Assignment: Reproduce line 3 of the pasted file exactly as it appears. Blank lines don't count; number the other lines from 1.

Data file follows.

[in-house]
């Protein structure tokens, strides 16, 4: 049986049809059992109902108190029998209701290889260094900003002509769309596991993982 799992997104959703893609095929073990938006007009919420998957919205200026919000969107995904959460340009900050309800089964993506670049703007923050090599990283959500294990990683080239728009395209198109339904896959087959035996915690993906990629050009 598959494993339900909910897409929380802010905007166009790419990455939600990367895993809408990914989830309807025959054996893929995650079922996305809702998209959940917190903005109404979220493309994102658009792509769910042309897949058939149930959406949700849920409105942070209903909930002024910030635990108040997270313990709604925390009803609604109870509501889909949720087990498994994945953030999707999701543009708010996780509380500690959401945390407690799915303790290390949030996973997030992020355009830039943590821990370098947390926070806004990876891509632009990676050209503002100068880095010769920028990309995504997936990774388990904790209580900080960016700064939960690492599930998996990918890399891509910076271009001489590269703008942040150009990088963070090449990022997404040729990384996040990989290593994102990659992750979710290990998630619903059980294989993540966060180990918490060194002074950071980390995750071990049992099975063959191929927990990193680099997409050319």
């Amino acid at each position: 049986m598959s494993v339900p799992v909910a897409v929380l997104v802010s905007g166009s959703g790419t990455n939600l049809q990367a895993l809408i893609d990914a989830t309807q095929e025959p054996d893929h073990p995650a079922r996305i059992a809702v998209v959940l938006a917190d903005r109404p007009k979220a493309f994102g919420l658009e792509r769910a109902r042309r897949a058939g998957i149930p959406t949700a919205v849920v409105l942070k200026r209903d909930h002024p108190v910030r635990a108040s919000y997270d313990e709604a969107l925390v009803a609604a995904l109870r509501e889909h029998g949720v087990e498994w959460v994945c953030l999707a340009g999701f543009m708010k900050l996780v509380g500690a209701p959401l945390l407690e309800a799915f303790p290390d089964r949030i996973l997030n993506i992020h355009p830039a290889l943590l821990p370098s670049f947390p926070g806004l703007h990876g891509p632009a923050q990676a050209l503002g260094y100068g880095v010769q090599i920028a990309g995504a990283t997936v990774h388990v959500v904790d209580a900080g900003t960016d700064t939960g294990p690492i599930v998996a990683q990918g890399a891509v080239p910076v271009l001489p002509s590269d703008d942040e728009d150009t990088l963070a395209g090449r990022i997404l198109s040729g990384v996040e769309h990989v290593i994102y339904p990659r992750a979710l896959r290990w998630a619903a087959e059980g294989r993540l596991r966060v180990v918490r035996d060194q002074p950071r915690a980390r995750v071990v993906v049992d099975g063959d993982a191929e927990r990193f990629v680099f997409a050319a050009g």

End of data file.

């Amino acid at each position: 049986m598959s494993v339900p799992v909910a897409v929380l997104v802010s905007g166009s959703g790419t990455n939600l049809q990367a895993l809408i893609d990914a989830t309807q095929e025959p054996d893929h073990p995650a079922r996305i059992a809702v998209v959940l938006a917190d903005r109404p007009k979220a493309f994102g919420l658009e792509r769910a109902r042309r897949a058939g998957i149930p959406t949700a919205v849920v409105l942070k200026r209903d909930h002024p108190v910030r635990a108040s919000y997270d313990e709604a969107l925390v009803a609604a995904l109870r509501e889909h029998g949720v087990e498994w959460v994945c953030l999707a340009g999701f543009m708010k900050l996780v509380g500690a209701p959401l945390l407690e309800a799915f303790p290390d089964r949030i996973l997030n993506i992020h355009p830039a290889l943590l821990p370098s670049f947390p926070g806004l703007h990876g891509p632009a923050q990676a050209l503002g260094y100068g880095v010769q090599i920028a990309g995504a990283t997936v990774h388990v959500v904790d209580a900080g900003t960016d700064t939960g294990p690492i599930v998996a990683q990918g890399a891509v080239p910076v271009l001489p002509s590269d703008d942040e728009d150009t990088l963070a395209g090449r990022i997404l198109s040729g990384v996040e769309h990989v290593i994102y339904p990659r992750a979710l896959r290990w998630a619903a087959e059980g294989r993540l596991r966060v180990v918490r035996d060194q002074p950071r915690a980390r995750v071990v993906v049992d099975g063959d993982a191929e927990r990193f990629v680099f997409a050319a050009g």